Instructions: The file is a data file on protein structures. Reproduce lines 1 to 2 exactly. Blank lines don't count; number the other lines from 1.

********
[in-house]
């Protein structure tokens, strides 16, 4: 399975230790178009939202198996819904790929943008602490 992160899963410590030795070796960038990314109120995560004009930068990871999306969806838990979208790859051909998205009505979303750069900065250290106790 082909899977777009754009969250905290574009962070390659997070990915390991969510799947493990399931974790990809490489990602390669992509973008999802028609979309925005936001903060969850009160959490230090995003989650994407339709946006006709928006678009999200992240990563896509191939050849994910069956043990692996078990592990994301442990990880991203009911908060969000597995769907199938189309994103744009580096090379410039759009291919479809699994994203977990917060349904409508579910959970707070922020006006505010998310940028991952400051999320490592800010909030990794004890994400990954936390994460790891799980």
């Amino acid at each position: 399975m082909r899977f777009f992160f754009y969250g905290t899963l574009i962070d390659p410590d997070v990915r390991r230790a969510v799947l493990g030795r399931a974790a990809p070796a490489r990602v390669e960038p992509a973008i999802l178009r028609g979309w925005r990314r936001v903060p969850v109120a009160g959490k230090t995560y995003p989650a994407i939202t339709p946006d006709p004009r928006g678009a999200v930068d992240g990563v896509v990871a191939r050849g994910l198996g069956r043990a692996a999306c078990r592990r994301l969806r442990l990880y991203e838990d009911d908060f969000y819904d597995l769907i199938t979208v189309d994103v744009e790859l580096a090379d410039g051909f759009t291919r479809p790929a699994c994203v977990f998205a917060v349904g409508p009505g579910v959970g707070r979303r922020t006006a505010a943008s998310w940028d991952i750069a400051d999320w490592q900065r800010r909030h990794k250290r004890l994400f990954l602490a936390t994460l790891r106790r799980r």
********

[in-house]
């Protein structure tokens, strides 16, 4: 399975230790178009939202198996819904790929943008602490 992160899963410590030795070796960038990314109120995560004009930068990871999306969806838990979208790859051909998205009505979303750069900065250290106790 082909899977777009754009969250905290574009962070390659997070990915390991969510799947493990399931974790990809490489990602390669992509973008999802028609979309925005936001903060969850009160959490230090995003989650994407339709946006006709928006678009999200992240990563896509191939050849994910069956043990692996078990592990994301442990990880991203009911908060969000597995769907199938189309994103744009580096090379410039759009291919479809699994994203977990917060349904409508579910959970707070922020006006505010998310940028991952400051999320490592800010909030990794004890994400990954936390994460790891799980």